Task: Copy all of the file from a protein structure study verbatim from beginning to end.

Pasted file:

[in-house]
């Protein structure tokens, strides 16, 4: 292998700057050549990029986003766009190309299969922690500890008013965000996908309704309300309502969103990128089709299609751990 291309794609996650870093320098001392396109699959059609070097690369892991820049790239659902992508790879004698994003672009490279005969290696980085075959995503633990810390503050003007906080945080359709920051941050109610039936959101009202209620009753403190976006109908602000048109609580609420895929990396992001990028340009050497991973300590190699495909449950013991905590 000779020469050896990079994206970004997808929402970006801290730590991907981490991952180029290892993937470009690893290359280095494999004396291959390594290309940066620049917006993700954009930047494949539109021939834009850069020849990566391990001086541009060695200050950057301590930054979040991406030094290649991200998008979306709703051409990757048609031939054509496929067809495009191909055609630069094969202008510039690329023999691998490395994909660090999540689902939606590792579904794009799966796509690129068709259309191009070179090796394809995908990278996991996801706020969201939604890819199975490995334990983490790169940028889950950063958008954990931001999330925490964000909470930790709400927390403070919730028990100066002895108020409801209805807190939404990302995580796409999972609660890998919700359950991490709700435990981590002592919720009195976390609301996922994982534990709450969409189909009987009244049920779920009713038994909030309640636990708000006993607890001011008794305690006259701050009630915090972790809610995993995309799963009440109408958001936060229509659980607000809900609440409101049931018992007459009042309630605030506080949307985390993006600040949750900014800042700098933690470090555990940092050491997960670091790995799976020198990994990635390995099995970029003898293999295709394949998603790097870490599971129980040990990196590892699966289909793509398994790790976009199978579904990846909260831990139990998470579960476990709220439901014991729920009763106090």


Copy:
[in-house]
């Protein structure tokens, strides 16, 4: 292998700057050549990029986003766009190309299969922690500890008013965000996908309704309300309502969103990128089709299609751990 291309794609996650870093320098001392396109699959059609070097690369892991820049790239659902992508790879004698994003672009490279005969290696980085075959995503633990810390503050003007906080945080359709920051941050109610039936959101009202209620009753403190976006109908602000048109609580609420895929990396992001990028340009050497991973300590190699495909449950013991905590 000779020469050896990079994206970004997808929402970006801290730590991907981490991952180029290892993937470009690893290359280095494999004396291959390594290309940066620049917006993700954009930047494949539109021939834009850069020849990566391990001086541009060695200050950057301590930054979040991406030094290649991200998008979306709703051409990757048609031939054509496929067809495009191909055609630069094969202008510039690329023999691998490395994909660090999540689902939606590792579904794009799966796509690129068709259309191009070179090796394809995908990278996991996801706020969201939604890819199975490995334990983490790169940028889950950063958008954990931001999330925490964000909470930790709400927390403070919730028990100066002895108020409801209805807190939404990302995580796409999972609660890998919700359950991490709700435990981590002592919720009195976390609301996922994982534990709450969409189909009987009244049920779920009713038994909030309640636990708000006993607890001011008794305690006259701050009630915090972790809610995993995309799963009440109408958001936060229509659980607000809900609440409101049931018992007459009042309630605030506080949307985390993006600040949750900014800042700098933690470090555990940092050491997960670091790995799976020198990994990635390995099995970029003898293999295709394949998603790097870490599971129980040990990196590892699966289909793509398994790790976009199978579904990846909260831990139990998470579960476990709220439901014991729920009763106090």